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After two years of working through fresh cuts of coal, roof falls, and pulling pillars, I had earned the respect of my co-workers, the mine foreman, and the superintendent. Working 70-hour shifts was the norm and it was not out of the question to work 16-hour days, 7 days a week, for more than three weeks straight. I had finally learned how to make the roof bolter work for me after long shifts of that machine working me to the bone.
I had proven myself as an equal amongst the ranks of the coal miners in my hometown.
I stepped off the man trip, poured water over a shop rag to wipe the coal dust and sweat from my face and arms. I sat my dinner bucket on the ground next to the stairs of the mine office before walking into the changing room to remove my sweat-soaked uniform and t-shirt. I pulled a clean uniform from my locker, pulled it on over my dirty body, leaving the shirt unbuttoned so the sun could shine on my chest as I walked to my car. This was one of the perks of transferring to day shift; I could enjoy the afternoon sun just before it sat behind the ridges of the surrounding mountains. As I walked across the parking lot, the superintendent, David, was standing on the porch of the office.
“Gary, you got a second?”
Of course I did, it was the superintendent. I wasn’t going to say no or blow him off.
“You’ve been making a good showing here at the mine. We’re very happy you chose to come to work here but we want to see you grow. We need more MET’s (Mine Emergency Technician) here and you are young and reliable. Would you be interested in going to the evening classes at Yellow Creek and get certified?”
I was ecstatic. There was a warmth inside of me that filled me with joy. To me, it meant something special for the superintendent to ask me, out of the many other miners, to take on the role of an MET. Granted, looking back on it, maybe I was just the young sucker willing to bite this hook and take the line and sinker for an opportunity to brown nose and suck up to the boss. Either way, I was going to make 75 cents more on the hour and it would guarantee my position on day shift. I was going to take this opportunity and run with it.
“Classes will start on Monday at 5pm. You will have class on Monday and Wednesday evenings for 4 hours. You don’t get paid for attending but the class is free and you will get dinner from Ramey’s Quick Stop on us.”
On Monday I brought a change of clothes with me to work with soap and a washcloth so I could clean myself up in the mop sink before going to class. I undressed down to my boxers and washed myself the best I could, and put on clean jeans, t-shirt, and my ‘nice’ sneakers. I walked across the parking lot, looking at my work car, a 1974 Ford Pinto with a Bush/Reagan sticker proudly displayed on the rear trunk. The car was older than me but it was a conversation piece and something to laugh about. It was a 4 speed, no heat, no A/C, and I barely fit into the front seat. I would have been better off ripping the seat out and sitting in the back, but it had a sunroof. That made this a bitchin’ ride. As I drove out of the holler on Defeated Creek Road and into Redfox, I spun the tires on the gravel and slid sideways through the sharp turns as I imagined myself into the seat of the Double Kwik #32 open wheel modified dirt track race car. I turned the gravel haul road into the Mountain Motor Speedway and looked up into the stands to see myself, 8 years old and sitting beside my father as he threw back another Old Milwaukee’s Best.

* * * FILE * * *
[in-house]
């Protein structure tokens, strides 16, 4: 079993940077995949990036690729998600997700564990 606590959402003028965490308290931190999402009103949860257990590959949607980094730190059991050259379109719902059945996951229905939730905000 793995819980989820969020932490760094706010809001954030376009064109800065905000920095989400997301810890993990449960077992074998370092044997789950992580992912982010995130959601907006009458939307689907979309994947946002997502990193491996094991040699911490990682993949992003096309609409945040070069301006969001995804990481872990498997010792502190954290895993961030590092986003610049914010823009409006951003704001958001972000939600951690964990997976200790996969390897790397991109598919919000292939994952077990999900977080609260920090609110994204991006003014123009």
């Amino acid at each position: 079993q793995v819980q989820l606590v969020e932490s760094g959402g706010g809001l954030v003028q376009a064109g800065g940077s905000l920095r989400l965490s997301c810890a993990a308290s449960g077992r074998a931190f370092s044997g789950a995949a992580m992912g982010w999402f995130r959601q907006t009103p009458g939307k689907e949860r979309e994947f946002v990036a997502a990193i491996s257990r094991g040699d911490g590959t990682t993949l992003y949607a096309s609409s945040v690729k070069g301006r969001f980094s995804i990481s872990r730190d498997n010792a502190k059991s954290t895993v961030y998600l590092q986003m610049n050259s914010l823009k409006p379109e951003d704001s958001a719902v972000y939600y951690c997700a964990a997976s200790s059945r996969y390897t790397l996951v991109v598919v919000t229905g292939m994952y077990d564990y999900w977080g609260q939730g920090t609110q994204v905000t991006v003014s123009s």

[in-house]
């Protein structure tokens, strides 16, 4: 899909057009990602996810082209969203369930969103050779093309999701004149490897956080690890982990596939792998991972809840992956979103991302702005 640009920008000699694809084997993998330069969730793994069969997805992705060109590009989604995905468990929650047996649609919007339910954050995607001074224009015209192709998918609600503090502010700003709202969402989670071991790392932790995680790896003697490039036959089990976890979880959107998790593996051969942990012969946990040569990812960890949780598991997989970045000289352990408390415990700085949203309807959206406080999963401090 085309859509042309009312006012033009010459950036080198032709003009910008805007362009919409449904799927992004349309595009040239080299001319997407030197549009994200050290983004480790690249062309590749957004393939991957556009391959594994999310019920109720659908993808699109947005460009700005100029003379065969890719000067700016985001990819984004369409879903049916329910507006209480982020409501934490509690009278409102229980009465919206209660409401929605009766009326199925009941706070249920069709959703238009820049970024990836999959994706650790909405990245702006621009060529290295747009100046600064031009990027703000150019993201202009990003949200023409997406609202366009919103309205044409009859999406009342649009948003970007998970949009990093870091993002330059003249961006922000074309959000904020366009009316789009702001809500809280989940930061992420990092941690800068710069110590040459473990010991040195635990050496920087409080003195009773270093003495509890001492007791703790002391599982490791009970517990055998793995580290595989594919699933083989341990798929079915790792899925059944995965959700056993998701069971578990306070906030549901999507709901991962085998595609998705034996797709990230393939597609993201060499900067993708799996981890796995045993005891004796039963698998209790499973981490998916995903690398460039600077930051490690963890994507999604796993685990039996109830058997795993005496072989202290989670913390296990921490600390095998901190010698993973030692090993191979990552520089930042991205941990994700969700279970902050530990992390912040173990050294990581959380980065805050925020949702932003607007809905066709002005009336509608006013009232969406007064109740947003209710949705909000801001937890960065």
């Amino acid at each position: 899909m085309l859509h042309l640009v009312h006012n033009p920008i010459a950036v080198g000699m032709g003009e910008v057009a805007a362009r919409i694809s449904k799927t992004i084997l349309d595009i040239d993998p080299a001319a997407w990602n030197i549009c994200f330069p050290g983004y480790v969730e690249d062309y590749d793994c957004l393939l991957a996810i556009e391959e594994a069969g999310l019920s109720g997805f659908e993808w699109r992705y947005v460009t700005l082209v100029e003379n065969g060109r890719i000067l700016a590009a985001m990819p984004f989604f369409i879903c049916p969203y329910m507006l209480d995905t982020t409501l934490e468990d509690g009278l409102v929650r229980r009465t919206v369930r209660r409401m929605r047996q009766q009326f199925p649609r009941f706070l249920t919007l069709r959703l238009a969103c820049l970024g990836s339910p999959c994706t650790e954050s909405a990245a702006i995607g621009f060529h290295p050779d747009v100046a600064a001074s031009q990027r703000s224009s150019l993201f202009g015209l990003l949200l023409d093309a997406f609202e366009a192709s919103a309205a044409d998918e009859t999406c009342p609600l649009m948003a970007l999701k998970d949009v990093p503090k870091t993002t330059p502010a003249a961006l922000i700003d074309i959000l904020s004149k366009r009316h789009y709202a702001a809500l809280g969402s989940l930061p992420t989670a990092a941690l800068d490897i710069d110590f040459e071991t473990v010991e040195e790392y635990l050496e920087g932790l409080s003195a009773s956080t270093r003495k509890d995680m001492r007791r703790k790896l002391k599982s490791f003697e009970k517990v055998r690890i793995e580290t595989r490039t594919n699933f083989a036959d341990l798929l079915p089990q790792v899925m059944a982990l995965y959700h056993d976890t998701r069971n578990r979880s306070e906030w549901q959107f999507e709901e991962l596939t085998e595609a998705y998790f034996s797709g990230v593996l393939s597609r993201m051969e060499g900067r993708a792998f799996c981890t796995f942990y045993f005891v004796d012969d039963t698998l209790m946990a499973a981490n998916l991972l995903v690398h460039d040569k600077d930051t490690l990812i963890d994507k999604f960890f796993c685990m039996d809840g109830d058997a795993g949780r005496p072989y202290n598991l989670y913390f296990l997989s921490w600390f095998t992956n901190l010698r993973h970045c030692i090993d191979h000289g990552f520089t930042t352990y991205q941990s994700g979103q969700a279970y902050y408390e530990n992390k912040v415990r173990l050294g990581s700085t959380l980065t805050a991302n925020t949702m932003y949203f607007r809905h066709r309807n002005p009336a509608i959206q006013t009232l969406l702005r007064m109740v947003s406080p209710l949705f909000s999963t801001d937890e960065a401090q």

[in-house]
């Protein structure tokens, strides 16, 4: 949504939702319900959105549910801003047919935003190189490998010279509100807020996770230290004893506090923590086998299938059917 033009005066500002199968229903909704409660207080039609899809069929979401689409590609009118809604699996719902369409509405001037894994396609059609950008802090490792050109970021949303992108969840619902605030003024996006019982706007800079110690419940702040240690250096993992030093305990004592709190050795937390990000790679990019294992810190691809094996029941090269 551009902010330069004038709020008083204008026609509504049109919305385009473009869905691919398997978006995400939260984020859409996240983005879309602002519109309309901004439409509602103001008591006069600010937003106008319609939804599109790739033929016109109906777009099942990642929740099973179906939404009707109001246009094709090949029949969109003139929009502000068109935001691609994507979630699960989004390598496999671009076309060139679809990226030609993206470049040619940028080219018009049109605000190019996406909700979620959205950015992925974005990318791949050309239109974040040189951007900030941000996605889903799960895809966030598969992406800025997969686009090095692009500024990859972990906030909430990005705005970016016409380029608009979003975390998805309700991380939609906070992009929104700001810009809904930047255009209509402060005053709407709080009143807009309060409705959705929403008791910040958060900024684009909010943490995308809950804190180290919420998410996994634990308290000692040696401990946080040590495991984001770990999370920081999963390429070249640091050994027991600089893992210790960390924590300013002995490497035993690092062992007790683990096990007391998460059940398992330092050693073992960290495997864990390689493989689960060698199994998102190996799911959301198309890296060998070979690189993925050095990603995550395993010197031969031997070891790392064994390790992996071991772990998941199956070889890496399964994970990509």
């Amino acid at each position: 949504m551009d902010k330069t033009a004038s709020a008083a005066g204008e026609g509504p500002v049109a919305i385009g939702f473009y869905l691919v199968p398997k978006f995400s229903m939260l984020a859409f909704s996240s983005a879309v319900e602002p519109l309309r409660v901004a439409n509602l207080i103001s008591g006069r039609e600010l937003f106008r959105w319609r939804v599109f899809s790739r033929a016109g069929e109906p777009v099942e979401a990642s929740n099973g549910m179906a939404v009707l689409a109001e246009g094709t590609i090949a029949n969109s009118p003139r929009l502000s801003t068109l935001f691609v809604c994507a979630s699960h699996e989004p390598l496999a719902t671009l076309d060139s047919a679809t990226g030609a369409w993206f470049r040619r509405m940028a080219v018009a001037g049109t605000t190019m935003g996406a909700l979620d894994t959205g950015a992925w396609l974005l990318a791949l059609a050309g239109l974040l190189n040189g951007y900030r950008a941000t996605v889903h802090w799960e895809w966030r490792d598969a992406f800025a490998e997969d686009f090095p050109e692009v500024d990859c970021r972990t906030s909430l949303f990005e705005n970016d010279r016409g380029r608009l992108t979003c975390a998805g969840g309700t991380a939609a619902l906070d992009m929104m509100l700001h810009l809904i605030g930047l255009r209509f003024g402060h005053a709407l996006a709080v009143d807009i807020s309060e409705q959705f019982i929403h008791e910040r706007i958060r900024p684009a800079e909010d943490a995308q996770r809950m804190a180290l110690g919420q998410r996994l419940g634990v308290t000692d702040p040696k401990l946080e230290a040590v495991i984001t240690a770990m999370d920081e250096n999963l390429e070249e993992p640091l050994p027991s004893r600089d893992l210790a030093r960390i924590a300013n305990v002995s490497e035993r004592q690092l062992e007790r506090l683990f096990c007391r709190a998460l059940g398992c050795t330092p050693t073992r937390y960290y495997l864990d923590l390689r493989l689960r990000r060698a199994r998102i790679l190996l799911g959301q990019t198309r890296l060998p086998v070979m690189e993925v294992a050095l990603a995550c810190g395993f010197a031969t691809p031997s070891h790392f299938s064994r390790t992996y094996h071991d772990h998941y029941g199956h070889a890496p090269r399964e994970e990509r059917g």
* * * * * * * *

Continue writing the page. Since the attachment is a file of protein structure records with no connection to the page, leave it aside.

I pulled into Ramey’s Quick Stop and walked in to pick up my dinner, a meatloaf sandwich and tater wedges. I slid a six-pack of High Life on the counter. I slid back into the car, opened the first can, and began driving through Vicco to Yellow Creek for my first night of MET training. I turned into the parking lot, pulled up in the most level spot of the parking lot because my damned emergency brake didn’t work and I didn’t trust the transmission to hold this death trap from rolling. I sat there as the sun went down eating this microwaved meatloaf on two slices of white bread as I swallowed the last of my second beer. I was exhausted from a 10 hour day of roof bolting and these ice cold beers were causing me to second guess my decission of going through with this training in favor of reclining the seat and going to sleep. I chose training, I don’t think the seats in that Pinto reclined anyway.
Walking into the training room brought back memories of my first day of orientation at Enterprise Mining. We’re in the same room with the same cheap conference tables set up in the very same formation. The only differences were the people in the room. Paris Charles, the company’s safety director, a gentleman I didn’t know was the instructor, and the men who make up the rest of the class. Some were covered in coal dust and grease and others are clean cut with button down dress shirts and slacks. It seems as though they had been pulled from all divisions of the company in a chance to have a MET at every mine and in every office. Not knowing any of these men other than Paris, my breaks were spent in my Pinto nursing the rest of my six pack, being sure to save one beer for the drive home.
As I was driving home, I finished the last of my beer as I drove through Dry Fork, across Whitco hill, and into Whitesburg. I looked over at my parents’ house and thought to myself, “Old man, this one’s for you. Looks like you trained me up right.”
I tossed the can out of the window and continued on HWY 15 towards Jenkins, where I hoped that my wife would either be sleeping or gone so that I could walk in with no one to talk to and pass out. 4:00 AM would come early and I didn’t have time to talk or deal with anyone.